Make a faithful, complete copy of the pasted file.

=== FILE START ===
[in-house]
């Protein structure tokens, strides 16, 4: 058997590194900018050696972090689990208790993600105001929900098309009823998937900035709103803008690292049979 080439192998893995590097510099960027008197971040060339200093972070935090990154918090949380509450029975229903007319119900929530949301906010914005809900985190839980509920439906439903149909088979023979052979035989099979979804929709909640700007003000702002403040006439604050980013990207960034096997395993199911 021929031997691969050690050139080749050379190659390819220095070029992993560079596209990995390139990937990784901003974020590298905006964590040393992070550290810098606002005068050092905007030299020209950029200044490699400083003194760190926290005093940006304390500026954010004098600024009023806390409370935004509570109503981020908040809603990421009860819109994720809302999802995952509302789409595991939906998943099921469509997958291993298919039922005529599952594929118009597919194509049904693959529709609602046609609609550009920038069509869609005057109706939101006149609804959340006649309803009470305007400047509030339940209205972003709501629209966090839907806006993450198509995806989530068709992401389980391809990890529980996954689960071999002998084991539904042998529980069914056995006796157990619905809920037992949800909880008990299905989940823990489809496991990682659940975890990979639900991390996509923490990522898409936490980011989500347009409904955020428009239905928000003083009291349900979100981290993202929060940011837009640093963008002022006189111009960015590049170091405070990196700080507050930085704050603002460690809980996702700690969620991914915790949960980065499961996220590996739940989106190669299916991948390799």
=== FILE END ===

[in-house]
């Protein structure tokens, strides 16, 4: 058997590194900018050696972090689990208790993600105001929900098309009823998937900035709103803008690292049979 080439192998893995590097510099960027008197971040060339200093972070935090990154918090949380509450029975229903007319119900929530949301906010914005809900985190839980509920439906439903149909088979023979052979035989099979979804929709909640700007003000702002403040006439604050980013990207960034096997395993199911 021929031997691969050690050139080749050379190659390819220095070029992993560079596209990995390139990937990784901003974020590298905006964590040393992070550290810098606002005068050092905007030299020209950029200044490699400083003194760190926290005093940006304390500026954010004098600024009023806390409370935004509570109503981020908040809603990421009860819109994720809302999802995952509302789409595991939906998943099921469509997958291993298919039922005529599952594929118009597919194509049904693959529709609602046609609609550009920038069509869609005057109706939101006149609804959340006649309803009470305007400047509030339940209205972003709501629209966090839907806006993450198509995806989530068709992401389980391809990890529980996954689960071999002998084991539904042998529980069914056995006796157990619905809920037992949800909880008990299905989940823990489809496991990682659940975890990979639900991390996509923490990522898409936490980011989500347009409904955020428009239905928000003083009291349900979100981290993202929060940011837009640093963008002022006189111009960015590049170091405070990196700080507050930085704050603002460690809980996702700690969620991914915790949960980065499961996220590996739940989106190669299916991948390799």